His journey began, as racing careers often do, with a go-kart. When McAleer was 10, he joined a group of friends at a kart track in Glasgow. Just for laughs, of course.

“I think I hurt five of them,” he joked. “I was driving them into the wall. I cried because I got a black flag and didn’t know what it was for. I had an absolute blast. It was legit hilarious.”

By 12, though, he was racing karts seriously. Then a familiar obstacle entered the picture: money. Can’t race without it, can’t earn it when you’re 12. Through one of his other current ventures – a karting series in New York – McAleer understands the passion and difficulties faced by young drivers.

“It’s not necessarily the kids with the talent that make it,” he said. “It’s the kids with the passion. I’ve noticed that around the age of 14, 15, 16 or 17, if it’s not going their way, as is often the case with money, 99 percent of the drivers quit. They’ve been so excited about it for years, and then they stop. When I got to that age, I had no care in the world. I just wanted to drive race cars.”

Across the Pond for New Opportunities

With his heart set on reaching the British Touring Car Championship, he ended up instead with a Skip Barber scholarship. Off to the U.S. he went, his plans for sports cars put aside for the time being. Single seaters it would be.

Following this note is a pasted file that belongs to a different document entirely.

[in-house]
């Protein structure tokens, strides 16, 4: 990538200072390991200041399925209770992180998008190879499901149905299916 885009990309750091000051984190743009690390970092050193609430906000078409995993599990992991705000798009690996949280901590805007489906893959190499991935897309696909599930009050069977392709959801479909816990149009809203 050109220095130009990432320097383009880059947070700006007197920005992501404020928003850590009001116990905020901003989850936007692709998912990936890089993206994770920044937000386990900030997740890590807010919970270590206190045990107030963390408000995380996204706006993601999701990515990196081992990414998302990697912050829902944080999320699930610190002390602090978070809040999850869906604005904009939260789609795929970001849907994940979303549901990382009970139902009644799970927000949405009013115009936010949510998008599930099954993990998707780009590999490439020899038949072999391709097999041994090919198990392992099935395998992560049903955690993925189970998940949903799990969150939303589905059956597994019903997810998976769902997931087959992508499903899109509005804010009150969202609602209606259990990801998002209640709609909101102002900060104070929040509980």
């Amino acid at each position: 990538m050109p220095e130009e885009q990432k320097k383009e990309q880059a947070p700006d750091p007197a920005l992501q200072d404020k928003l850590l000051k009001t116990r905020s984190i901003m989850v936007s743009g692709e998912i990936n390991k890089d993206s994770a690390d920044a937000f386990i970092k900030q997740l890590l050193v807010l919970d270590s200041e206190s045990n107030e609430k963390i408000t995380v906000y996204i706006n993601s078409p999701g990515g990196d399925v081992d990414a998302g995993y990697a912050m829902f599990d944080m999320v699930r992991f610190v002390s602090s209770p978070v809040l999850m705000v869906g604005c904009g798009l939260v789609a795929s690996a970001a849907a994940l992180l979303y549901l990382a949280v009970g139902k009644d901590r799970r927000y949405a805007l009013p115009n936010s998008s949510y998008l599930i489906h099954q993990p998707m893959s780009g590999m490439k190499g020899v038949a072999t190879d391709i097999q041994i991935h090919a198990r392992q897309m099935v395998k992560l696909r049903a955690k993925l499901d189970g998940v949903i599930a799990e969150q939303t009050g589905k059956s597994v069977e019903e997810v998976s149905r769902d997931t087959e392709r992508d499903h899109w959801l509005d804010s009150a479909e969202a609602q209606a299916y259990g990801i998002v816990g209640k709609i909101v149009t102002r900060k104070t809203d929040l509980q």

“I loved it,” he said. “I went to Sebring and did my two-day test, then I ran the Skip Barber Nationals in ‘07. I didn’t know the company I was with at the time, but I raced with Joel Miller, Ricky Taylor, Josef Newgarden, Gabby Chaves, Conor Daly and Connor De Phillippi. I had no idea who these kids were. I was eight years older than them, just wanting to be a race car driver. It was a pretty good group of kids.”

The Skip Barber experience led to an offer to coach at a karting facility in New York. “At the time, I was working in a supermarket,” McAleer said. “Sounded like a no-brainer.”

Starting salary was $18K a year. He roomed with a friend from his Skip Barber days.

“I had no social security number, no driver’s license, no car, no income,” he said. “I could barely scrape through the week, but I was having such a blast.”

That’s where the passion found new form. He started coaching and racing simultaneously, eventually landing a race with CJ Wilson Racing and an offer to run the Mazda MX-5 Cup in 2012. Ten years and countless colorful schedules later, he’s running for a WeatherTech Championship title despite not yet winning a GTD race this season.

“It’s a pleasant surprise for all of us that we’re in the position we’re in,” McAleer said. “You could say we got lucky at Daytona and Sebring (both podium finishes), but you can’t say we’re lucky after eight events. We’re in the mix and fighting hard. The car is getting better, pit stops are getting better, and I’m getting better in the car.”

Perhaps that’s the key to succeeding in this hectic game. Do all you can, whenever you can, and never give up.


“I love it,” McAleer said. “It’s what I’ve always dreamed of doing. I’m going nowhere in a hurry.”



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Stevan McAleer waving the checkered flag after victory